Dick Dayton

rogercarlson's picture

Good post. We stopped homeschooling 6 years ago. It was a tough decision for us because we had no Christian schools in our area that we thought ideal. We ultimately stopped becuase our youngest had autism and took too much time away from homeschooling our kids. At the time we found a LCMS school that has been the best alternative for us. But that school only went to the 8th grade. So now my oldest is a sophomore in the public high school. That has been scary for us but the Lord has been gracious. Our youngest, with autism, his in public school because of all the services he needs (full-time aid, occupational therapy, speech therapy). And our two middle ones are still thriving in the LCMS school.

I have learned over the last several years that all of the options (homeschool, Christian school, and even public school) can be the best option. There is no cookie cutter solution.

Roger Carlson, Pastor
Berean Baptist Church

Ed Vasicek's picture

Dear Aaron,

We homeschooled our children all the way through. But we were blessed with a great support group, and that made a big difference. We also paid a fee to have Dr. Paul Kates tailor make the curriculum based upon the style of learning and proficiency of our two children. That helped a lot. So did co-op classes.

But having been in the home school world since 1990, it is amazing what I have observed, which echos what you said:

Quote:
It’s been my experience that homeschooling intensifies both the strengths and the weaknesses of the homeschooling family. So, in addition to genetic factors and who knows what else, kids acquire distant and awkward social habits because they are members of families that are socially distant and awkward. And in many cases, no school can do anything about that.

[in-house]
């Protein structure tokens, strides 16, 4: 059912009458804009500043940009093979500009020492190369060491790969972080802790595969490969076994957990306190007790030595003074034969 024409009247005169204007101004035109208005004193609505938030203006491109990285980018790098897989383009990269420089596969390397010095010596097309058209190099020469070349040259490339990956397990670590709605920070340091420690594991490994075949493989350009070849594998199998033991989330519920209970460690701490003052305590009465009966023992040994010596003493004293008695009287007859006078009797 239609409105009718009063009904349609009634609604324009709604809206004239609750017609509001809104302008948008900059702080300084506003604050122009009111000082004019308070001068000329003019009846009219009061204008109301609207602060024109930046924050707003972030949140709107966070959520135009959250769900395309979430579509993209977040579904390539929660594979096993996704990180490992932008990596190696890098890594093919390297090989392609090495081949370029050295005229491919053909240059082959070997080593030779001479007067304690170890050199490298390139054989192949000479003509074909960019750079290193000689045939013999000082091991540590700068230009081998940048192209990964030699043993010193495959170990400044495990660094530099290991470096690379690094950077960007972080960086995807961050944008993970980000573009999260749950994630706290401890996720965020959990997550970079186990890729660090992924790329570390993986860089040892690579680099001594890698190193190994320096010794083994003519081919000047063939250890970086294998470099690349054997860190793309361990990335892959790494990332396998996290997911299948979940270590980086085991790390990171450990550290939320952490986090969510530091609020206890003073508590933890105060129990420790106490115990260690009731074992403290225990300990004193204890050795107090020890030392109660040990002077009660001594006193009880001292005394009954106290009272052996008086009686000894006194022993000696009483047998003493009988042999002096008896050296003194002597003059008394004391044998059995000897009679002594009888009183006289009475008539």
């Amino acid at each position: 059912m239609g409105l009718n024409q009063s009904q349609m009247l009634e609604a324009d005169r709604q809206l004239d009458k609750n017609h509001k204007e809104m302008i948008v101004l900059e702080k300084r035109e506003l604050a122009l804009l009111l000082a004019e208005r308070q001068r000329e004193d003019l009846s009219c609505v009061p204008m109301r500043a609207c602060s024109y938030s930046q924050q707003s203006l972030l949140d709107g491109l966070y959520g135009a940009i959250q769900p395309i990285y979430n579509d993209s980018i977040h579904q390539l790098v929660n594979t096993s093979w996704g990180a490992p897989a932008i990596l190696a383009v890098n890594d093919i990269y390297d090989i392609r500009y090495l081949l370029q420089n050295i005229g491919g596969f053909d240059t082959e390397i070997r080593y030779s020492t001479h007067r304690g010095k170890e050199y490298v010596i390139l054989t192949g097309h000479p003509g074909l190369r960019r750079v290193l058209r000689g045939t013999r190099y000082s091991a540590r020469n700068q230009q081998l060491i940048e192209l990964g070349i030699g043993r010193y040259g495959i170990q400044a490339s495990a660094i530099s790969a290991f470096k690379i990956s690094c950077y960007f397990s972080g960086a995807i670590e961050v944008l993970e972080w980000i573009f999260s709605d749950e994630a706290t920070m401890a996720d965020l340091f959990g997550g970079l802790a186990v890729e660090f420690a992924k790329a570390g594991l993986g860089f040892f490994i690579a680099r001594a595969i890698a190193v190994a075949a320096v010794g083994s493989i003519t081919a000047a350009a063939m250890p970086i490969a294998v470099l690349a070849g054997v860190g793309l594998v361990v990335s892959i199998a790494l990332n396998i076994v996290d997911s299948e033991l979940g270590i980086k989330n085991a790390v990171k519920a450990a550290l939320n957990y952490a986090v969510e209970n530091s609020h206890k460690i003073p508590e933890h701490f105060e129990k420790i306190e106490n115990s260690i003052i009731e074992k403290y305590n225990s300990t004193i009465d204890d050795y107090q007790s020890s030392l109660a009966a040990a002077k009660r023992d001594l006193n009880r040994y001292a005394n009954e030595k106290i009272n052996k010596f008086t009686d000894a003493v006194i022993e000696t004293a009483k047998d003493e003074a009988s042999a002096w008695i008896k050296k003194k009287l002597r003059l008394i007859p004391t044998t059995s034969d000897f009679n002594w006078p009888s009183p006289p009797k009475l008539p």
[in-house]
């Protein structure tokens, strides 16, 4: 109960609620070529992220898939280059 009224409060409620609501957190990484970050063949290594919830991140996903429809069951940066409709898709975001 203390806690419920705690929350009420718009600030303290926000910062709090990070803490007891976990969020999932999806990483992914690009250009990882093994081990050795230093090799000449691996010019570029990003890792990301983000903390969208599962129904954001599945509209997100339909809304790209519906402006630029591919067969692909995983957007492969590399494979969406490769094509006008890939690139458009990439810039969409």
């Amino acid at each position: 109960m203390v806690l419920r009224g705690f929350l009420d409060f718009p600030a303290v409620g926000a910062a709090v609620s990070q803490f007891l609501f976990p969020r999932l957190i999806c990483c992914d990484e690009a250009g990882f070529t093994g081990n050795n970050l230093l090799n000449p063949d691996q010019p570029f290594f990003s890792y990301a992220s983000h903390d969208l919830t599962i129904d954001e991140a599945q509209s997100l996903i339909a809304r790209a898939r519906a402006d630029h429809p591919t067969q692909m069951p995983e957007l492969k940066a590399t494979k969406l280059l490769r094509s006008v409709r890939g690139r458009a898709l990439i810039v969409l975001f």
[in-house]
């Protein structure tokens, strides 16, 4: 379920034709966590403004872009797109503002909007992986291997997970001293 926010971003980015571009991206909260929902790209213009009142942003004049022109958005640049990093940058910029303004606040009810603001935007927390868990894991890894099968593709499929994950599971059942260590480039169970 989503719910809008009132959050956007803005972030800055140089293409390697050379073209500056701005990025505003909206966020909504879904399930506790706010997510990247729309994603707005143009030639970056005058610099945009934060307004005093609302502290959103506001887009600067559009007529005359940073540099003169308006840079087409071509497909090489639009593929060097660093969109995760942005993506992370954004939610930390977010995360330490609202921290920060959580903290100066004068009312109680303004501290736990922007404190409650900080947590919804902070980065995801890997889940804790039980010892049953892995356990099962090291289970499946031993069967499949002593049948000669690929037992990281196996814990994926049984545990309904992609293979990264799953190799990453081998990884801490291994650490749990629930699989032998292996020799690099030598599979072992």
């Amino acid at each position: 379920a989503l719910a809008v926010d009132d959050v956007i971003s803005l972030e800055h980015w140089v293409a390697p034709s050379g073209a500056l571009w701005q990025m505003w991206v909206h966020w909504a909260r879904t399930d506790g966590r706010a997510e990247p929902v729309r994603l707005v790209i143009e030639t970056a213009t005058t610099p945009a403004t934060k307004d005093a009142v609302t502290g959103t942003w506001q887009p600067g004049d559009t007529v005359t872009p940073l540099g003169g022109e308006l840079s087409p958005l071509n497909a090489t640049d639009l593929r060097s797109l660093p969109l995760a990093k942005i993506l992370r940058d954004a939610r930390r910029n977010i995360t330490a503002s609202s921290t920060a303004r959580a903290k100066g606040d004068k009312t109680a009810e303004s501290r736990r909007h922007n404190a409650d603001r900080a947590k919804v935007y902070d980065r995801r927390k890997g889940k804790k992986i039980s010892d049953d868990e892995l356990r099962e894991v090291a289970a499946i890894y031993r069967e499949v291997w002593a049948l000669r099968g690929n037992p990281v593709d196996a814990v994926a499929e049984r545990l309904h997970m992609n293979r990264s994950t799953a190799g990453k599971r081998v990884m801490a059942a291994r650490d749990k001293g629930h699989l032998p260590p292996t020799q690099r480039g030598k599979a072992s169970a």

I have seen some of the kids of control freak and stubborn families turn out terribly. Homeschooling is not the "guaranteed" method it is cracked up to be. Healthy, balanced, fun-loving families experienced generally good results; crusaders, extremists, and obsessives, not so much. Control freaks often end up alienating their children in the latter teen/early young adult years. I have seen kids with involved parents in decent public schools and Christian Schools turn out well, and I have seen kids with everything against them turn out well, too. Still, all in all, I have to say that I think the home-schooled kids did better as an average, both academically, socially, and spiritually. But not by the margins that are claimed. I also know how one bad kid can damage many others.

I think my kids would have done well in a Christian school, but I do not think we would have the bond we have. And I do not think they would have had time to develop specialized areas of interest that they have developed (they are both amazing artists, for example, and my son became cadet commander of the Civil Air Patrol chapter). But, on the other hand, if we were a sports bunch (which we are definitely NOT), a school would have been better for them.

All that to say that it is not a matter of one size fits all.

"The Midrash Detective"

Jonathan Charles's picture